Tuesday, February 21, 2017

C O L O U R P R O V E N A N C E / Colour of the Month #3

We are CELEBRATING colour and each month I will introduce a different colour palette and story. I will be presenting my project Colour Provenance, which is palette made up of eight ancient colours from the animal, plant and mineral world including Saffron: a golden colour; cave and primitive colours such as natural Ochres; first ever used green Malachite and blue Azurite and so many other fascinating stories and origins behind natural materials and colours. 

Different colours, shades and tints have the power to evoke mood and emotion, but it seems that the origins and journeys of these pigments are often forgotten. Today, colour is a commodity industrially produced for mass consumption. However, there was a time when the story of origin was integral to colour identity, the narrative of provenance possessing a power and a sense of magic.

Colour Provenance is a visual investigation and interpretation into the ancient origins of colour pigment. Through developing a thorough understanding and knowledge of how colour was once sourced, crafted and utilised in the past, I hope to both celebrate the ancient rituals and alchemic techniques and encourage us to once again appreciate colour provenance.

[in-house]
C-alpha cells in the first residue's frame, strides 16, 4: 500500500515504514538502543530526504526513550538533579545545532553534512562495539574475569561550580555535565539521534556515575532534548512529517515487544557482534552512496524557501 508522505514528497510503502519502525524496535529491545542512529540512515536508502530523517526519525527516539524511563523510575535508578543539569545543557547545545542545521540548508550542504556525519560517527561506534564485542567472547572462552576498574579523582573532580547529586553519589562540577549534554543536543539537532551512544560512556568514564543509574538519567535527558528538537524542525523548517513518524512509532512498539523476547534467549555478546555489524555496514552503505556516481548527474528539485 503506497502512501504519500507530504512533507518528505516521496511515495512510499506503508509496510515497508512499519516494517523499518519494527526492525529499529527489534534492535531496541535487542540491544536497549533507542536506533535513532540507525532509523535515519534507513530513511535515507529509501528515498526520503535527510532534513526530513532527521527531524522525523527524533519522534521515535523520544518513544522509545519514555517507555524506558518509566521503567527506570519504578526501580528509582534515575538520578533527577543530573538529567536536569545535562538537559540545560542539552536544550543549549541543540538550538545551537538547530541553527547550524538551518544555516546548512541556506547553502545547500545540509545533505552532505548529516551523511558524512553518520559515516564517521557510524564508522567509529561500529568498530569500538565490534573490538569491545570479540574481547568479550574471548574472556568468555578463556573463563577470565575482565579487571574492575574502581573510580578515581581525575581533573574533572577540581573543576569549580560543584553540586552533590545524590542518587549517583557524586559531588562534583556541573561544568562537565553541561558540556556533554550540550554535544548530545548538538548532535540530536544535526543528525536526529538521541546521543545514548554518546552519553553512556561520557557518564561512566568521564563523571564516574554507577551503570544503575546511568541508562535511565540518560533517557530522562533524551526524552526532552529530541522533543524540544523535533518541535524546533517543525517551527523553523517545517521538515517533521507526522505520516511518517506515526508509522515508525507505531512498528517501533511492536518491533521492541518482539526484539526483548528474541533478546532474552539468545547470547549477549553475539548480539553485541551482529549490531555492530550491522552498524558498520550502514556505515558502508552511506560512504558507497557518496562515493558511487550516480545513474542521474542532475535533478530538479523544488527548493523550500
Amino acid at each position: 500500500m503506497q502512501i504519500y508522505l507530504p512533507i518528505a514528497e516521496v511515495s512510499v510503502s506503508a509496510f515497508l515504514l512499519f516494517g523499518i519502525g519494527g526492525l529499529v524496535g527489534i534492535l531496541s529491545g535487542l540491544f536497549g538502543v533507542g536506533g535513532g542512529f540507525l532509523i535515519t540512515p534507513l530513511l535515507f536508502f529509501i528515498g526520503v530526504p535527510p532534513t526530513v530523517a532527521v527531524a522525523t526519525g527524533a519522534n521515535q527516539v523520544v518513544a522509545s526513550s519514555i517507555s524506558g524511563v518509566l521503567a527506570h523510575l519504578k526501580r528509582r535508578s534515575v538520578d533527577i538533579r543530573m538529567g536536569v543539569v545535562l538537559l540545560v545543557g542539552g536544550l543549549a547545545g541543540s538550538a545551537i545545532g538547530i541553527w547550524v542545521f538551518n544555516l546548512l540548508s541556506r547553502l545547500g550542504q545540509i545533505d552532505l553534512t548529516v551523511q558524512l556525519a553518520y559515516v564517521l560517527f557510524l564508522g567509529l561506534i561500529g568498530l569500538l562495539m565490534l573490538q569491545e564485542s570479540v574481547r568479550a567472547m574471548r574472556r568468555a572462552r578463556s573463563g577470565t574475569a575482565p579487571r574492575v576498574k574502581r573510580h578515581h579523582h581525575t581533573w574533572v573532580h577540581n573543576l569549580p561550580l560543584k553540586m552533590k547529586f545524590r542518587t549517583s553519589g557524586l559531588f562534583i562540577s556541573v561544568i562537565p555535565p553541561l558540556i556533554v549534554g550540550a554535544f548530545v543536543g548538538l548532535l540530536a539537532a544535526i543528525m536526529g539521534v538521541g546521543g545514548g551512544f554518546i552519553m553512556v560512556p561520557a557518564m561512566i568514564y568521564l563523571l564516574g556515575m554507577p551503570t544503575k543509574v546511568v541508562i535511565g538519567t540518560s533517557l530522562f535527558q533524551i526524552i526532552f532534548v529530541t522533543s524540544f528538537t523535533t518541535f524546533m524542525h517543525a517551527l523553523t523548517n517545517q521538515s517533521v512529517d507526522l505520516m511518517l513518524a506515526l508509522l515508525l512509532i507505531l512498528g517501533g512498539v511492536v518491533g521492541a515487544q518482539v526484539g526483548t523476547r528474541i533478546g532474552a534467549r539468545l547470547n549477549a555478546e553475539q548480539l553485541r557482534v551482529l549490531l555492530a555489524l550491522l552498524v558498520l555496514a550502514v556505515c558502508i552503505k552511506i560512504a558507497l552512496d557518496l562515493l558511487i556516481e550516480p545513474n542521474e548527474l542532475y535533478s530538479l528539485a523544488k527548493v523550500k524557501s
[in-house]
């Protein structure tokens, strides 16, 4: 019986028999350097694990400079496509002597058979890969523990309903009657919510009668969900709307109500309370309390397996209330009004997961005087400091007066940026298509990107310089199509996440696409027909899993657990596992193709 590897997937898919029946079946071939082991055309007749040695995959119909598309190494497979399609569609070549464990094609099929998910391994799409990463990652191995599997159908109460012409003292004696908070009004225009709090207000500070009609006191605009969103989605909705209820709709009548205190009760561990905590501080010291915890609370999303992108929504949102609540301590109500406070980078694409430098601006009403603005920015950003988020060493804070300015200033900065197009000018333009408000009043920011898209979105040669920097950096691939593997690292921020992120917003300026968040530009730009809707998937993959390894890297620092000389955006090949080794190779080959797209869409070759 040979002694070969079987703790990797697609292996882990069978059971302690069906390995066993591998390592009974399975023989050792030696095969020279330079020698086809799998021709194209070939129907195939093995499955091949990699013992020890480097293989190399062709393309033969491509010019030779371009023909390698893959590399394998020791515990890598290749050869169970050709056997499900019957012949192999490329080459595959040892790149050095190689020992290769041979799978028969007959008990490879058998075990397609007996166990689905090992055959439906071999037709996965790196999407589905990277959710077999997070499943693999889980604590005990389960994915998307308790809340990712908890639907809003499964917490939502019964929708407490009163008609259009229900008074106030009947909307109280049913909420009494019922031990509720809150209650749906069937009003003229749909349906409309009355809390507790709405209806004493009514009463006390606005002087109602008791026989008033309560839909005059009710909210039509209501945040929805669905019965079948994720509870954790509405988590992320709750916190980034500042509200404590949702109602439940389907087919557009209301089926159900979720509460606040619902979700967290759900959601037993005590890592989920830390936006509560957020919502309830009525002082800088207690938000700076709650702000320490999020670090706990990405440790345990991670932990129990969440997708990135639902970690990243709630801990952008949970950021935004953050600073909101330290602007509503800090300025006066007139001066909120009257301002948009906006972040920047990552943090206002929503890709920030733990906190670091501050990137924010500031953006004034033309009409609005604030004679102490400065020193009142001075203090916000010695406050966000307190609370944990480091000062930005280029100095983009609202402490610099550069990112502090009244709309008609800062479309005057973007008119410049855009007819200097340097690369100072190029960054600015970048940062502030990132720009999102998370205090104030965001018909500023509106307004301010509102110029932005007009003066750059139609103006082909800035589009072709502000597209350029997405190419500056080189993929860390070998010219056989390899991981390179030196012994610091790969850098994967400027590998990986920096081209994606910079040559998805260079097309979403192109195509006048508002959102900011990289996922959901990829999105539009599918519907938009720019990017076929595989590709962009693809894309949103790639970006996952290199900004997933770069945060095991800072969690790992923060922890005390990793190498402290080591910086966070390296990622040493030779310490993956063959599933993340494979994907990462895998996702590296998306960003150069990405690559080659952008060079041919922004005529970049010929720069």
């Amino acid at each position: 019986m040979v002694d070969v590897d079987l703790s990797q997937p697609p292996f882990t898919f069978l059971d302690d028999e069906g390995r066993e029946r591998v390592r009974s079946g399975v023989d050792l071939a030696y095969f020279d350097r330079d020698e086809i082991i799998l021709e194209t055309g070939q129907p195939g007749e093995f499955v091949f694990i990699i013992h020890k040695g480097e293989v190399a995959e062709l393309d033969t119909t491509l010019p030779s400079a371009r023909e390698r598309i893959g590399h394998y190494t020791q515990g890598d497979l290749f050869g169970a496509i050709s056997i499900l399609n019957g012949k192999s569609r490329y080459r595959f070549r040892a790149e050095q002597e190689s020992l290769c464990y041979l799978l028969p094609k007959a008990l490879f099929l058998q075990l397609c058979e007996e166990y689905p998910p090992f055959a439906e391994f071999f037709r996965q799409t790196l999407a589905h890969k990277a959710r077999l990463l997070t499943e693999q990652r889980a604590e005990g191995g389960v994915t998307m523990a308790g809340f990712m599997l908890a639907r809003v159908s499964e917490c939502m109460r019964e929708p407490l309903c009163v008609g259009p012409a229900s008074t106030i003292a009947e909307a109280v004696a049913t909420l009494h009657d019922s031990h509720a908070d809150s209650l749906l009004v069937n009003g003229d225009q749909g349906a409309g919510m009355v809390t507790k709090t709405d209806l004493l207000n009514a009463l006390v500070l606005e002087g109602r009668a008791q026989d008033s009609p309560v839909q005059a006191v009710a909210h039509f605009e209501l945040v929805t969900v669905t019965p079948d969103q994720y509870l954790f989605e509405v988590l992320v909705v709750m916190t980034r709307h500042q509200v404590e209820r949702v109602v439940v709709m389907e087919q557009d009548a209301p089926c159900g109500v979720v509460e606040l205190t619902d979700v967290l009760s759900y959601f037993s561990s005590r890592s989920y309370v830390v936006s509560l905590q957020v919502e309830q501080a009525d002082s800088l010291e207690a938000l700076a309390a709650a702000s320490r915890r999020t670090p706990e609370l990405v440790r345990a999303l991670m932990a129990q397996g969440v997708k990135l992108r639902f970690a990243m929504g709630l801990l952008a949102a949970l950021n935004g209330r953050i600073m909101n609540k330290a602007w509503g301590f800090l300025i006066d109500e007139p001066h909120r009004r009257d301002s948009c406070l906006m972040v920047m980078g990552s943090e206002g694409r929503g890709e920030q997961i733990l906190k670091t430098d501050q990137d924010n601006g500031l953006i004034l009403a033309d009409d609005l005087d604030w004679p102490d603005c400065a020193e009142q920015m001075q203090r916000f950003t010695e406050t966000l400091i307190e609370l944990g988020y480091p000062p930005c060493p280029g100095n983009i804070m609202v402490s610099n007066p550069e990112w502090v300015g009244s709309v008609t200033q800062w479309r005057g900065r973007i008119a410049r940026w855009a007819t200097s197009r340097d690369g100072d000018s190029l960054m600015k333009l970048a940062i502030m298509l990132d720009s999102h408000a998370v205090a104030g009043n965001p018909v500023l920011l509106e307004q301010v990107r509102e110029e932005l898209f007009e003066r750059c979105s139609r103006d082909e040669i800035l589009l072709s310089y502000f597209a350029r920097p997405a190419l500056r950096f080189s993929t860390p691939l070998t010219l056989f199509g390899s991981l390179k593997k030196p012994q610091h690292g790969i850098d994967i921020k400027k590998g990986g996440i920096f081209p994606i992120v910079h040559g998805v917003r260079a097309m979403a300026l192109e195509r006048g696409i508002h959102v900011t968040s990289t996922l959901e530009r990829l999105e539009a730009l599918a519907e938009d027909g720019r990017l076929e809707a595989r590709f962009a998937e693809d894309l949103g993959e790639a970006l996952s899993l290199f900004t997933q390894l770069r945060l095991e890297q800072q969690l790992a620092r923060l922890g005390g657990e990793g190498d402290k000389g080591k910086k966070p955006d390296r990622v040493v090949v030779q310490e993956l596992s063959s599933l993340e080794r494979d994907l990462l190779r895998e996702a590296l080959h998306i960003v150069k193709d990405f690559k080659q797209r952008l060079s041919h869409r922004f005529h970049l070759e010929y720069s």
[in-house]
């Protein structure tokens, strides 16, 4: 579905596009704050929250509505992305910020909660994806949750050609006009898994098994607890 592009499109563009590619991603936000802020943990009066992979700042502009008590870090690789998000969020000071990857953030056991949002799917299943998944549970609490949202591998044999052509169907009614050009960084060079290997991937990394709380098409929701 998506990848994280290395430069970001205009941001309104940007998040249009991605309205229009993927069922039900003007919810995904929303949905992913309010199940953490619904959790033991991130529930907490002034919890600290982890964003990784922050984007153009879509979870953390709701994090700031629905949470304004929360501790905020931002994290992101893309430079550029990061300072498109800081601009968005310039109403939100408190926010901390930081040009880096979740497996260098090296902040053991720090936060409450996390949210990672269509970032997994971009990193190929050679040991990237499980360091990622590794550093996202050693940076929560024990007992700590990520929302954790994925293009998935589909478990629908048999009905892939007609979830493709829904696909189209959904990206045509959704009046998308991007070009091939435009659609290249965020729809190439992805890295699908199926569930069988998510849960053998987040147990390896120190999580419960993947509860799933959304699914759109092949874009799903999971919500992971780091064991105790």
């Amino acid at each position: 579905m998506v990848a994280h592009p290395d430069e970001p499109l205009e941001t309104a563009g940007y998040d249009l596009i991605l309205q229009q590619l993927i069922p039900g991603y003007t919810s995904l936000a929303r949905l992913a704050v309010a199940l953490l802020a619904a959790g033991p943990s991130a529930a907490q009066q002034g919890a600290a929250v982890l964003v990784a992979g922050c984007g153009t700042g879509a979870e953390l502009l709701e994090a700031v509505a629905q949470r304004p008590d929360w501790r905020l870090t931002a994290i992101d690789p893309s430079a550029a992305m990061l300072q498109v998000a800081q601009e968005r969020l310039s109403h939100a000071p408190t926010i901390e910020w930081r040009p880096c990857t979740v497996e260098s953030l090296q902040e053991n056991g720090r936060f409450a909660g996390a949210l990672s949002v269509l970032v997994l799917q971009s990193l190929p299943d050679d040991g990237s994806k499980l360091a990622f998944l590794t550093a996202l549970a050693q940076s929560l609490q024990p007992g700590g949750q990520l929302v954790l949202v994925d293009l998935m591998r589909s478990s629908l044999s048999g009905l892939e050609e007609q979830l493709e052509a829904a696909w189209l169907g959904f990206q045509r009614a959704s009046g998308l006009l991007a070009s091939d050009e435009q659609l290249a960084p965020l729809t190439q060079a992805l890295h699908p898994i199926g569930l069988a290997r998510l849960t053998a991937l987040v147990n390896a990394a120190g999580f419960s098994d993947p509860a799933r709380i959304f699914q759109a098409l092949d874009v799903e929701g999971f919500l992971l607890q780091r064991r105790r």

It’s a true celebration of ancient rituals combined with pure alchemy, executed with genuine consideration for the materials and the importance they used to carry before our reliance on mass production.

A collection of bespoke vessels was designed to display, highlight and incase colour pigment for the Colour Provenance project. The extracted pigments are elegantly incased in sculptural colour co-ordinated vessels or paired with the original materials.

Each piece was carefully handcrafted using most of the materials I have used for manufacturing my colour pigments such as bones, stones, gypsum, limestone, wood, egg shells, copper, brass, glass, etc. I used uncommon materials that in Antiquity were precious and today we discard them very easily. 

Photos: Laura Daza